The whole world has felt the impact of the COVID-19 pandemic in some way or another, and small businesses are no exception.
Provincial health and safety restrictions have been implemented with the aim of creating the widest safety net possible. However, these restrictions are leaving some business owners feeling frustrated with the lack of consistency.
The restriction in reference is: "Business and service restrictions." For example, two similar industries that could be considered "self-care" are in contradiction. The tighter restrictions announced in November saw barbershops and salons close their doors. Yet industries such as orthodontic and massage therapy were given the okay to remain open.
This theme is the leading indicator with many of the businesses CochraneNow has spoken with. They all come back to "transparency." These small businesses are doing all they can and yet it can be taken away without a clear answer of why.
Dr. Greg Barnett of Barnett Orthodontics says that while it is not back to 'business as usual' they aren't far off, and he's thankful for it.
"We were shut right down along with everyone else back in March-April, but we have not been affected since," says Barnett. "We have different screening /protocols in place, but we can still be open and see anyone that wants to come in. I'd say we are 90-95% 'Business as usual' as far as the number of patients coming in the door."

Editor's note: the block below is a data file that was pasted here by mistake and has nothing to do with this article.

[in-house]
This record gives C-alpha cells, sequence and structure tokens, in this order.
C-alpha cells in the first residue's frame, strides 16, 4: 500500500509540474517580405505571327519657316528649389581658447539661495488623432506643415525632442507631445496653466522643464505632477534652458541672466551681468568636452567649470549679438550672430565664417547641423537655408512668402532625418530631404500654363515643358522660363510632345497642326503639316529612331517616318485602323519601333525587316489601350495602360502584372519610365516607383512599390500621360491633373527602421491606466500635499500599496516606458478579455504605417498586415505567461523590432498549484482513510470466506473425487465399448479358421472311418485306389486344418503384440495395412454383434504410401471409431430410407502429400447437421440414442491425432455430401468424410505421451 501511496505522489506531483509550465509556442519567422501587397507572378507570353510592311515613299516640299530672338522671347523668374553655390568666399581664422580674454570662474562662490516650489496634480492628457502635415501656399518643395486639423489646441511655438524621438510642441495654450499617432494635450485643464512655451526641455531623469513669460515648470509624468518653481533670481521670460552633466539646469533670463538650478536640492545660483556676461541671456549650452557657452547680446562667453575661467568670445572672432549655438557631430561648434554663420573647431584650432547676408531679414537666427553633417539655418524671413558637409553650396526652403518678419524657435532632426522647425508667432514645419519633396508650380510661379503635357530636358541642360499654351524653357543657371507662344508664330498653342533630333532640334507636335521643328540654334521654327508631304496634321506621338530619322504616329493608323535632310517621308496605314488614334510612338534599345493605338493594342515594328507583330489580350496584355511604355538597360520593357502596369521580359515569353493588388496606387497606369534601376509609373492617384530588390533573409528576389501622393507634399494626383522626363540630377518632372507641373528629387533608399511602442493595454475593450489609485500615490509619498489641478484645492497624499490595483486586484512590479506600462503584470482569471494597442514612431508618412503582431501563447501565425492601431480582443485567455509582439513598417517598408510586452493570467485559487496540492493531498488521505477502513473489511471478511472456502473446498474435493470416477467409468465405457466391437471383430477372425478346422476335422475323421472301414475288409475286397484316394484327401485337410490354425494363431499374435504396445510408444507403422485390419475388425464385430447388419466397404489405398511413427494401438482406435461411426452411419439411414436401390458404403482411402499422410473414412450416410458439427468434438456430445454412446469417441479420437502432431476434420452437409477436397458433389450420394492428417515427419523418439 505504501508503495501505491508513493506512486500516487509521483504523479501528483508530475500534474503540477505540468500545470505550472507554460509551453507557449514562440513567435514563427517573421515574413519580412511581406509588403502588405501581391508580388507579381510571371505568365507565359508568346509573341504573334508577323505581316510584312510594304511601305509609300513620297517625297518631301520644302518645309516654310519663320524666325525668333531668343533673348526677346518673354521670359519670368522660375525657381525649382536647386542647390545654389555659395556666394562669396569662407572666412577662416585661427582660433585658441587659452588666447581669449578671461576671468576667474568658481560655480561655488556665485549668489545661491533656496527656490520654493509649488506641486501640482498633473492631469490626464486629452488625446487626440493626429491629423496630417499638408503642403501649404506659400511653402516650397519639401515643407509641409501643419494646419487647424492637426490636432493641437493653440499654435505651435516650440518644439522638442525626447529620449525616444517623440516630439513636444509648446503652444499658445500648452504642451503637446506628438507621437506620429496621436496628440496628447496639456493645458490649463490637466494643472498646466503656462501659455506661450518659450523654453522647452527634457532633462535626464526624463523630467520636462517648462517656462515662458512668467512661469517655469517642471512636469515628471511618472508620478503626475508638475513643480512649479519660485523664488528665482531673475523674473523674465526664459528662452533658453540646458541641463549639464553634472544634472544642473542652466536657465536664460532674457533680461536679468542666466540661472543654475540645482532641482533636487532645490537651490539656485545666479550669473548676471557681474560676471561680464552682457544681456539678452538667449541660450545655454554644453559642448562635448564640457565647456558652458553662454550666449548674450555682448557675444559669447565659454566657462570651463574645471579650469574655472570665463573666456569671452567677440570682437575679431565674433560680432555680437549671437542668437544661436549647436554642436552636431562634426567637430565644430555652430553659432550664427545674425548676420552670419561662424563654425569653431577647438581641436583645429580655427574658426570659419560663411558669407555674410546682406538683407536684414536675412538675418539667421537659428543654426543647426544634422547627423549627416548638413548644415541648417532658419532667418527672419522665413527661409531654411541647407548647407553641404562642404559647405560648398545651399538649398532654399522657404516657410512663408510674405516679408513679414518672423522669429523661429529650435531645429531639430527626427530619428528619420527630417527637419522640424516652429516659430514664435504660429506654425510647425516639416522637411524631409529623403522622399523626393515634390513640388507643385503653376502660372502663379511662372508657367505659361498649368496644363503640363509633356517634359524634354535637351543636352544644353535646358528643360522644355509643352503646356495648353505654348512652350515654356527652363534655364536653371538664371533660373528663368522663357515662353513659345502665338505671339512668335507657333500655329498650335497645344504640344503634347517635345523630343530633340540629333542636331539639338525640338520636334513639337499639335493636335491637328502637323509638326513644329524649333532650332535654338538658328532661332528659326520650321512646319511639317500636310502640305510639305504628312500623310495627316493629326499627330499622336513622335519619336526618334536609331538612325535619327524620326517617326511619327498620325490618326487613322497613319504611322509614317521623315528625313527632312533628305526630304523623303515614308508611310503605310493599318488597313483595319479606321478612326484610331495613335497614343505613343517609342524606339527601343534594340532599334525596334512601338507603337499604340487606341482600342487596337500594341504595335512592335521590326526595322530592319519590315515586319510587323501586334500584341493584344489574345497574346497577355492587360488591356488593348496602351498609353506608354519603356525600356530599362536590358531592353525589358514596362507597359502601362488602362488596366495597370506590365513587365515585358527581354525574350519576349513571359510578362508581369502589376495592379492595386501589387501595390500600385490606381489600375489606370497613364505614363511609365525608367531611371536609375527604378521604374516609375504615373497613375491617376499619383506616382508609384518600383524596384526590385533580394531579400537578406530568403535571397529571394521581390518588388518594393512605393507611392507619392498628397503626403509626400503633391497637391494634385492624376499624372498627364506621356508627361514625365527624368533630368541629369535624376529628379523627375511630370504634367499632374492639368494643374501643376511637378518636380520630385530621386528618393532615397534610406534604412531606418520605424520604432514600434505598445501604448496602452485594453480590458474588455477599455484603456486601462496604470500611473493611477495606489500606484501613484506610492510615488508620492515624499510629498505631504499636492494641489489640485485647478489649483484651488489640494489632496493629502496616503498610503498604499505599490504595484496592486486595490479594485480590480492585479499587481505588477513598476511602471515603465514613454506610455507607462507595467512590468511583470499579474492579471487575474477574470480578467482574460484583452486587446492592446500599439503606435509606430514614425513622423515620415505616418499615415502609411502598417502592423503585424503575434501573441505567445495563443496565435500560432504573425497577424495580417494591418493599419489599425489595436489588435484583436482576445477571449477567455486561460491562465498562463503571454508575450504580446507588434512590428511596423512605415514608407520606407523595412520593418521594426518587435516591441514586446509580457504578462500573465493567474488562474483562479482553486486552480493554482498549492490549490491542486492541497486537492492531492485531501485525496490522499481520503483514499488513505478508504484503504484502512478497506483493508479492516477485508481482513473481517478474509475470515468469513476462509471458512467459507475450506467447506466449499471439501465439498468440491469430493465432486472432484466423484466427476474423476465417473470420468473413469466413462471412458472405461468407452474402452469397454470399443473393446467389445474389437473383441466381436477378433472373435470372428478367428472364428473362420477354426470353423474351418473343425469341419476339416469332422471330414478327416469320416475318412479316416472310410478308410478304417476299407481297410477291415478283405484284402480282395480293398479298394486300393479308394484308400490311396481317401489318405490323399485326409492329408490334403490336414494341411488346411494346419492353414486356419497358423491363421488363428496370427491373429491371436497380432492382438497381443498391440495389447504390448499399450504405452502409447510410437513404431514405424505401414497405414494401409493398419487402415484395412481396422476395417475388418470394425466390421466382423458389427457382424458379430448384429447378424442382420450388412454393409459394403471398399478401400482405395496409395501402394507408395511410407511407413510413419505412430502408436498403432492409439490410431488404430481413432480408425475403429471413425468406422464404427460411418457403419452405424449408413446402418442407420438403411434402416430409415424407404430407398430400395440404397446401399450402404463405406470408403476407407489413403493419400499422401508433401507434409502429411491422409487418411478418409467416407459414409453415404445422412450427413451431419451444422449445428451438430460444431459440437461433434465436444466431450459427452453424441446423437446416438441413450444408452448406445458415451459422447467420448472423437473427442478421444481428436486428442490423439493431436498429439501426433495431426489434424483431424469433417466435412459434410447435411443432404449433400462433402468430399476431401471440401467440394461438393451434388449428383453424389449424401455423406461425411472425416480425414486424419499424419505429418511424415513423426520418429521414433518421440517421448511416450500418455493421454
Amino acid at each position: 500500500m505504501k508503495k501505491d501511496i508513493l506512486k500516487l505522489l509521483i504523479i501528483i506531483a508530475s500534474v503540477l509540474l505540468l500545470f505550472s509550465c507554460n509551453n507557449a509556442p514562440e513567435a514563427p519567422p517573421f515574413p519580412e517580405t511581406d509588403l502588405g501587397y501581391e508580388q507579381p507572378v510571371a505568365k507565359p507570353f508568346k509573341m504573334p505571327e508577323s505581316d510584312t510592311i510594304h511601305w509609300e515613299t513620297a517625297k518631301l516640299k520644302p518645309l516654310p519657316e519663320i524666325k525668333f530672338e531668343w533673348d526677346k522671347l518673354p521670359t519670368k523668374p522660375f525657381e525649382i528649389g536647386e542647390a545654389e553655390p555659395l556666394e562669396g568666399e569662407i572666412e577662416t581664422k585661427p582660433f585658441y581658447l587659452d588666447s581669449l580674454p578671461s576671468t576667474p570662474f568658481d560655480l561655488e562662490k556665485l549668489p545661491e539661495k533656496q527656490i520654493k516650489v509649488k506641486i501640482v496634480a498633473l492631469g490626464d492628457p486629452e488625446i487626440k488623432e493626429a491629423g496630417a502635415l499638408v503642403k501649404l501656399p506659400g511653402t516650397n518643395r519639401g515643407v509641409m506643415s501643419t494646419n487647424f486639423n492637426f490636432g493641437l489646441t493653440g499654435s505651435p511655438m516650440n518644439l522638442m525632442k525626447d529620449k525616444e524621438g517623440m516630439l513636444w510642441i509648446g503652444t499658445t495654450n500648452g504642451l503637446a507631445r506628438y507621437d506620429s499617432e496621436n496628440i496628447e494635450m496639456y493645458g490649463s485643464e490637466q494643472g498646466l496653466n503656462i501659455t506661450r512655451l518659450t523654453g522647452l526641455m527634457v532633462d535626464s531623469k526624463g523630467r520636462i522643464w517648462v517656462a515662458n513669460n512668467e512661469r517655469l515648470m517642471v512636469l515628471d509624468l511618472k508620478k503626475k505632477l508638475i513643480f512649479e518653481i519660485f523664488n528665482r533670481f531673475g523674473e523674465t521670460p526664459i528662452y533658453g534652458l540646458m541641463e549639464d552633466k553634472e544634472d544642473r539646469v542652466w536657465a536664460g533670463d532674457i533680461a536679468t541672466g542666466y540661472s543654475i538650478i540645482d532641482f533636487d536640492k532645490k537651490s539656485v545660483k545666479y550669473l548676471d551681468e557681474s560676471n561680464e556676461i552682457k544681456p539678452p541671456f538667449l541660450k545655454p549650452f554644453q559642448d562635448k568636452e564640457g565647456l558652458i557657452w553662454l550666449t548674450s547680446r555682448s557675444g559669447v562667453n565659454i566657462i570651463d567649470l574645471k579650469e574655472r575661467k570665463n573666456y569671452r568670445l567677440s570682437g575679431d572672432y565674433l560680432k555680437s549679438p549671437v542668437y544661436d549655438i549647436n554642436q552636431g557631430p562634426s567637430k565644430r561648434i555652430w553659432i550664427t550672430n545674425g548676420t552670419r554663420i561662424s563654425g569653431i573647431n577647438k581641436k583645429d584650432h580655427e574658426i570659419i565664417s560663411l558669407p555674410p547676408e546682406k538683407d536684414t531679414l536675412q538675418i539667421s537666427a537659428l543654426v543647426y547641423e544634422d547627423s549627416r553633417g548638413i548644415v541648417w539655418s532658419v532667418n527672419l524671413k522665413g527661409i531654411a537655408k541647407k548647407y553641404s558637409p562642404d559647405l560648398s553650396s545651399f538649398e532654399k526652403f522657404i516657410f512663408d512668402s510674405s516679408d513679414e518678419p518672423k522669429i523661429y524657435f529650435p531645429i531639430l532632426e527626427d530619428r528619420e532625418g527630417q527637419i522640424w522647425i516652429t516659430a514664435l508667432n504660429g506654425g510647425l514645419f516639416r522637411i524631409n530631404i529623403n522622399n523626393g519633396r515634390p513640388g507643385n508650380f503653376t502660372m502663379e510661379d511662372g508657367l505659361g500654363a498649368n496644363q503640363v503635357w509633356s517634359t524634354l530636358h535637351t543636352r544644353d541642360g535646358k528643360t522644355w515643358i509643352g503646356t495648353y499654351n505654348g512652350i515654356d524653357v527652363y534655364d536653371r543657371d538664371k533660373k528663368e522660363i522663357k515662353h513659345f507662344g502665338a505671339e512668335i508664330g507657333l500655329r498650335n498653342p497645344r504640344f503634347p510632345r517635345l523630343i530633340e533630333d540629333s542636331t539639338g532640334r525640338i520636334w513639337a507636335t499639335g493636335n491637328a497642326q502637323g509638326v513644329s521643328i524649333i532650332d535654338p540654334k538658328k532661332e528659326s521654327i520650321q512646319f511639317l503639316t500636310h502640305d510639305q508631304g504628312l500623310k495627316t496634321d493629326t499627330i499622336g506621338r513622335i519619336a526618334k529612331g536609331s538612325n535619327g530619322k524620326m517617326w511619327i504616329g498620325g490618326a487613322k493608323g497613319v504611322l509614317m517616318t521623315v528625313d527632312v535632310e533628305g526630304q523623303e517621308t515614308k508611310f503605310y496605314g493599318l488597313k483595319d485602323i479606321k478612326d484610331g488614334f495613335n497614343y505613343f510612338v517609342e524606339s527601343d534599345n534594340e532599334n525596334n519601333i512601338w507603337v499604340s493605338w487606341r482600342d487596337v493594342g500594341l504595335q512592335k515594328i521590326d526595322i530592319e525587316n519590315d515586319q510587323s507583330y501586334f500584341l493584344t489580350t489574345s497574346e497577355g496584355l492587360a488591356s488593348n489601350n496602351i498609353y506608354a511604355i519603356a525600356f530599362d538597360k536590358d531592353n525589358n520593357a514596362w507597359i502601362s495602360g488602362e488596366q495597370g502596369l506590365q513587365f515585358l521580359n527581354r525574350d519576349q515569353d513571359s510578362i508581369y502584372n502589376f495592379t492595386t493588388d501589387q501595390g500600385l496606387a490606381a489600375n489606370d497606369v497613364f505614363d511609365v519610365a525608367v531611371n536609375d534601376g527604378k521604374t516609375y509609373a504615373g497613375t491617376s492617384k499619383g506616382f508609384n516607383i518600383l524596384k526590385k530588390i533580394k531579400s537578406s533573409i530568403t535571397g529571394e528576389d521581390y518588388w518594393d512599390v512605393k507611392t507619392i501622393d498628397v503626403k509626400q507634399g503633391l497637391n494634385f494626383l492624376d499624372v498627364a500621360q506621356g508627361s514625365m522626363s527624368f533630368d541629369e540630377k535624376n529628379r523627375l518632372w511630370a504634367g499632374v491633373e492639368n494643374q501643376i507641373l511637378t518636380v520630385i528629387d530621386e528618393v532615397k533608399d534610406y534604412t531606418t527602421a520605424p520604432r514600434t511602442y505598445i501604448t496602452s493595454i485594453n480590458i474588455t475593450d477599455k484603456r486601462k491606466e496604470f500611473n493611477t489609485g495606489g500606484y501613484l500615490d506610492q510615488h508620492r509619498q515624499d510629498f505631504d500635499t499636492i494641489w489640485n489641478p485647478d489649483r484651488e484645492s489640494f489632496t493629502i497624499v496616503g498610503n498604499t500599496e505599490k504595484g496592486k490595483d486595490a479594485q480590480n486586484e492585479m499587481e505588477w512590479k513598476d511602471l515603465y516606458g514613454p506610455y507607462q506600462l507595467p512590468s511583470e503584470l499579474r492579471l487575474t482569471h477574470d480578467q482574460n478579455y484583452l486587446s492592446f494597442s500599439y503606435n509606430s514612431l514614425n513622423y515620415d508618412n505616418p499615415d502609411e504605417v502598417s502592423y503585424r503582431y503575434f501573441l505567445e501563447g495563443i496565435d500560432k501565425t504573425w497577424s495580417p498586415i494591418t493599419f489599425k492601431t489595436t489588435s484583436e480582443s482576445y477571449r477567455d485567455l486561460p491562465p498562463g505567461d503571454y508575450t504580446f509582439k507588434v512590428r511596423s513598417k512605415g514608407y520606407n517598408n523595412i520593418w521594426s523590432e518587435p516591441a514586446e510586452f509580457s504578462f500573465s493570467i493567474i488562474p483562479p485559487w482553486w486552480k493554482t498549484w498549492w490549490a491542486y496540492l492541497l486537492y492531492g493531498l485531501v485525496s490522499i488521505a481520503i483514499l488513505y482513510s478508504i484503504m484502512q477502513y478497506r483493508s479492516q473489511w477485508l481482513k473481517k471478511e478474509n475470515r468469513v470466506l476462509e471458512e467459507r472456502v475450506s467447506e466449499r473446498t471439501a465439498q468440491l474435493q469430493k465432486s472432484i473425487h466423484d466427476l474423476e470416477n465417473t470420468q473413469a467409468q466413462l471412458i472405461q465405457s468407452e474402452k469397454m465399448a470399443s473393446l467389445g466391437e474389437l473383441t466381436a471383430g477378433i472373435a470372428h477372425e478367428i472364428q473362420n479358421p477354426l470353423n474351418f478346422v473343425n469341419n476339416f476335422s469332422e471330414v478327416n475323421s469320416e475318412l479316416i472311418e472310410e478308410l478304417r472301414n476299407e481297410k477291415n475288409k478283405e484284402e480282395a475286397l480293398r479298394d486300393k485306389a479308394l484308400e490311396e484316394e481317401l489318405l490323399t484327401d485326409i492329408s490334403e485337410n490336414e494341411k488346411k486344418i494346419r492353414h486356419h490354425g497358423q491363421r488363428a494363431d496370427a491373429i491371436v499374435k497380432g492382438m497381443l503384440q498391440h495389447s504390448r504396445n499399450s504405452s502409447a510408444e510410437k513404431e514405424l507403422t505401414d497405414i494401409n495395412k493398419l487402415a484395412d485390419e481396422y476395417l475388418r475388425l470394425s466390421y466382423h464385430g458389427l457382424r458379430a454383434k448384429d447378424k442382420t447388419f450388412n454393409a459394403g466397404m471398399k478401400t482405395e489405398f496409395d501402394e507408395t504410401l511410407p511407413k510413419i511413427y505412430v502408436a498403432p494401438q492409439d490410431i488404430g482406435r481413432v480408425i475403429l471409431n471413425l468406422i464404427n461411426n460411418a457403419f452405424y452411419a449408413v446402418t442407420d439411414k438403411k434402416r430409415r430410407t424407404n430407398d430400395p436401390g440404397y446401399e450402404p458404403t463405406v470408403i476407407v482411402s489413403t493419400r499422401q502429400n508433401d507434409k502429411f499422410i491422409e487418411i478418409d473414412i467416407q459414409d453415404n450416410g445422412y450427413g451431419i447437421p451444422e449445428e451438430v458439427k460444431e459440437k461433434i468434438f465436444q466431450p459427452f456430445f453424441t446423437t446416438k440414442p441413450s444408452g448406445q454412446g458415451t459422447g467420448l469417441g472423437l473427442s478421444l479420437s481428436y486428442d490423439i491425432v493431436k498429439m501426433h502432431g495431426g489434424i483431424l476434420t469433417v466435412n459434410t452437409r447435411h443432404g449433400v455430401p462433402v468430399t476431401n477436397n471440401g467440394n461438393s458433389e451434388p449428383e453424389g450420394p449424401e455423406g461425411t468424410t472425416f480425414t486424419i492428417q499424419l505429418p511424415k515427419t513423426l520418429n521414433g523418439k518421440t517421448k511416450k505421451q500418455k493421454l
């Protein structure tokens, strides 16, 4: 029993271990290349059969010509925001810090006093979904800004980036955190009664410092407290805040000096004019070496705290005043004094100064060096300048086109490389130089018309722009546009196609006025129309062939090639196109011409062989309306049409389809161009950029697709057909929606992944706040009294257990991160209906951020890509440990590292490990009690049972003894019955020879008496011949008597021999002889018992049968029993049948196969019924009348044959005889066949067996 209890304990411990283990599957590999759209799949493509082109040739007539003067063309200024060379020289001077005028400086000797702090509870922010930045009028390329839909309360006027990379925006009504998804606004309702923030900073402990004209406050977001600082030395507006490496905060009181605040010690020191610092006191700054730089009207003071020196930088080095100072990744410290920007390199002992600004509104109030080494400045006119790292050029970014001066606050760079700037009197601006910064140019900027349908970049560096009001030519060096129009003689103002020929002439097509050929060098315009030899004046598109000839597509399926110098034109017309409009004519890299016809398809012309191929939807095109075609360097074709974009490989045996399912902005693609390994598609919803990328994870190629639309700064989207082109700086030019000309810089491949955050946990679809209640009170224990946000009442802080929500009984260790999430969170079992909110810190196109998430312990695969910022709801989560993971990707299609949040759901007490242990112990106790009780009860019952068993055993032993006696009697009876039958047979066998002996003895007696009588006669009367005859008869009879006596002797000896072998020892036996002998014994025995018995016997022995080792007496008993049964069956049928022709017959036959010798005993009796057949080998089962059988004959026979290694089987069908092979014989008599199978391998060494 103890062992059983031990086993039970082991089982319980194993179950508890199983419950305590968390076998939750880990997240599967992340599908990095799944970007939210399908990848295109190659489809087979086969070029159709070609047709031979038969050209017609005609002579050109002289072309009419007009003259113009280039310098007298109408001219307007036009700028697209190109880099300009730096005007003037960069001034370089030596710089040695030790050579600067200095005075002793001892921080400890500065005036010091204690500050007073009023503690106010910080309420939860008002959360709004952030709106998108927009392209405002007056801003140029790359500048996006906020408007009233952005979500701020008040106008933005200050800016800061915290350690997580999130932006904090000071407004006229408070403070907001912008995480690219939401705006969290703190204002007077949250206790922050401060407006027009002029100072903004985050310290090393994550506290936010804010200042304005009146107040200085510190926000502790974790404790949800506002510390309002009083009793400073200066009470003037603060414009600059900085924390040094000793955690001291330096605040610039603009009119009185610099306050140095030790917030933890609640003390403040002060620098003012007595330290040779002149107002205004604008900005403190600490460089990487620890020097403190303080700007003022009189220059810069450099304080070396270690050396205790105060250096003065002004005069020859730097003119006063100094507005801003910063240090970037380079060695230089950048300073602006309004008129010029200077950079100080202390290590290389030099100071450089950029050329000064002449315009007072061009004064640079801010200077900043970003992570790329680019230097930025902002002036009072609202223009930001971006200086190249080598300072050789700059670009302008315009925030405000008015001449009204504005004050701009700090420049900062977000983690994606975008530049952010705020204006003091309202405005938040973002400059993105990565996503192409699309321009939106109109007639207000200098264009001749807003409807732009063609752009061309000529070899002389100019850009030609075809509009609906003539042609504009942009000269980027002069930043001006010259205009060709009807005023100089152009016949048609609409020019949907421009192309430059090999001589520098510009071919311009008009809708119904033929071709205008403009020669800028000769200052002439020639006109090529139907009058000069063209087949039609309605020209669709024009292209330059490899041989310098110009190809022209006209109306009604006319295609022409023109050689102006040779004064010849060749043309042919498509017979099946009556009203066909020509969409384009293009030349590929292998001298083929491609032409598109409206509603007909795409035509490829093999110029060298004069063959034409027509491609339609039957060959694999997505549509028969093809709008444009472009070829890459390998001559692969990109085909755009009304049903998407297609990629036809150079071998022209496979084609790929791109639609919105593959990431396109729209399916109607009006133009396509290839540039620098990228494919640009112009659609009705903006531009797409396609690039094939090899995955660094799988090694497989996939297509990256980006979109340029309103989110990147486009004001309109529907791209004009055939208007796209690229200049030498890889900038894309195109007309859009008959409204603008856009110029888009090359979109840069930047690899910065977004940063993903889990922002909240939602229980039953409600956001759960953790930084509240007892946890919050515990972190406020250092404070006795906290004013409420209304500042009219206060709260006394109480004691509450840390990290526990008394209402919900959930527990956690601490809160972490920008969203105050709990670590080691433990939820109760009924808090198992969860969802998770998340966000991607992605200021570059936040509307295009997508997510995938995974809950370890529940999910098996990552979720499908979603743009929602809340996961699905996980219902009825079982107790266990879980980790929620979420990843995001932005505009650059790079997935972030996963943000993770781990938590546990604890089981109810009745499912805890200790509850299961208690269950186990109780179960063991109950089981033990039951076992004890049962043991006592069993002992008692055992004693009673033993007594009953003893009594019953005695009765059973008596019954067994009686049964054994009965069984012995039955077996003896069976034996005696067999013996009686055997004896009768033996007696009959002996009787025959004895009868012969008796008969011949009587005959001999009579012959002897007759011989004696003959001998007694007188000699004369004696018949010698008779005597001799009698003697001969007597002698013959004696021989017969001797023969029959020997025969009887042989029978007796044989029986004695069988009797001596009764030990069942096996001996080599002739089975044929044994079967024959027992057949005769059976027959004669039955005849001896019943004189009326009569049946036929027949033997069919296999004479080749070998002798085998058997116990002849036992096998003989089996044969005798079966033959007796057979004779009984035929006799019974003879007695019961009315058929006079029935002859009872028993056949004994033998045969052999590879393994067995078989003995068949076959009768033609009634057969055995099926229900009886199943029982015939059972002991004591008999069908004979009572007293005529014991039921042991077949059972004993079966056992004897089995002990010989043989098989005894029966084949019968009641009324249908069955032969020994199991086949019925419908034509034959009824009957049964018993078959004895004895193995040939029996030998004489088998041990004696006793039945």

Barnett indicates places such as spas and hair salons are facing a difficult situation and sympathizes with them. As of the new mandates, massage therapy and acupuncture can open.
Businesses like the Saltwater Wellness Center, Acupuncture, Massage Therapy, have been fortunate this time around, as they were unaffected by the rollout of the new restrictions. Before the change of December 23, 2020, massage therapy and acupuncture were not considered essential services, therefore they had to shut down indefinitely.
The owner of Saltwater Wellness Center, Ashley Tobin, feels things are still uncertain for the future, and she has some concerns going into 2021.
"I'm still worried about what’s to come, and I think we are all on edge," says Tobin. "We are all just waiting for the next shutdown. Or are we going to open up again? It's just the up and down rollercoaster, and I feel that 2021 is going to be more of the same, unfortunately."
One thing remains clear, small businesses are resilient and will do whatever it takes to ensure long-term success. Local small business owners are however, requesting a clearer picture and better communication from the province.